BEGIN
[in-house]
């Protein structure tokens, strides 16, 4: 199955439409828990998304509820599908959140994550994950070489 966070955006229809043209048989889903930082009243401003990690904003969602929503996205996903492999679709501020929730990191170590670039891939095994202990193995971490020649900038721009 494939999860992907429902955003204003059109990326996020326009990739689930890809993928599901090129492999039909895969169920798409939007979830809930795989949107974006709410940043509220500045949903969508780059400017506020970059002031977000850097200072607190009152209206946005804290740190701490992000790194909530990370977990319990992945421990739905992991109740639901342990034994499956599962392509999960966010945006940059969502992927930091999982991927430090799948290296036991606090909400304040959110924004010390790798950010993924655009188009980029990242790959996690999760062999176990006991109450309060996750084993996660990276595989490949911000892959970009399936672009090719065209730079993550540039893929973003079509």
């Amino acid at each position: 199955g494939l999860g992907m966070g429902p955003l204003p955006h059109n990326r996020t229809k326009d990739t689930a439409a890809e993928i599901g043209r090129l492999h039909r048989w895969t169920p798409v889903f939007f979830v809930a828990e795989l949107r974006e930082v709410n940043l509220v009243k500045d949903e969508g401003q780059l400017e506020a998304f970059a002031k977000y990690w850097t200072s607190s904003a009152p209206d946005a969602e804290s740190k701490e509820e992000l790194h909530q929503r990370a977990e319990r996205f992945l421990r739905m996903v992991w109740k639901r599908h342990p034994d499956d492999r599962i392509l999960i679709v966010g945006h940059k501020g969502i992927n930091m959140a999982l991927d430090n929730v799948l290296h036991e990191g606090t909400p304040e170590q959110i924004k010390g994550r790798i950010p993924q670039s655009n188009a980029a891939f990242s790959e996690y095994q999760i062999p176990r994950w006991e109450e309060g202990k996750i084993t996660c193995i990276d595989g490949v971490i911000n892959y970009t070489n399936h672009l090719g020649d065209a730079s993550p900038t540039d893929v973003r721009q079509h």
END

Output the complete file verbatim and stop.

[in-house]
């Protein structure tokens, strides 16, 4: 199955439409828990998304509820599908959140994550994950070489 966070955006229809043209048989889903930082009243401003990690904003969602929503996205996903492999679709501020929730990191170590670039891939095994202990193995971490020649900038721009 494939999860992907429902955003204003059109990326996020326009990739689930890809993928599901090129492999039909895969169920798409939007979830809930795989949107974006709410940043509220500045949903969508780059400017506020970059002031977000850097200072607190009152209206946005804290740190701490992000790194909530990370977990319990992945421990739905992991109740639901342990034994499956599962392509999960966010945006940059969502992927930091999982991927430090799948290296036991606090909400304040959110924004010390790798950010993924655009188009980029990242790959996690999760062999176990006991109450309060996750084993996660990276595989490949911000892959970009399936672009090719065209730079993550540039893929973003079509």
């Amino acid at each position: 199955g494939l999860g992907m966070g429902p955003l204003p955006h059109n990326r996020t229809k326009d990739t689930a439409a890809e993928i599901g043209r090129l492999h039909r048989w895969t169920p798409v889903f939007f979830v809930a828990e795989l949107r974006e930082v709410n940043l509220v009243k500045d949903e969508g401003q780059l400017e506020a998304f970059a002031k977000y990690w850097t200072s607190s904003a009152p209206d946005a969602e804290s740190k701490e509820e992000l790194h909530q929503r990370a977990e319990r996205f992945l421990r739905m996903v992991w109740k639901r599908h342990p034994d499956d492999r599962i392509l999960i679709v966010g945006h940059k501020g969502i992927n930091m959140a999982l991927d430090n929730v799948l290296h036991e990191g606090t909400p304040e170590q959110i924004k010390g994550r790798i950010p993924q670039s655009n188009a980029a891939f990242s790959e996690y095994q999760i062999p176990r994950w006991e109450e309060g202990k996750i084993t996660c193995i990276d595989g490949v971490i911000n892959y970009t070489n399936h672009l090719g020649d065209a730079s993550p900038t540039d893929v973003r721009q079509h």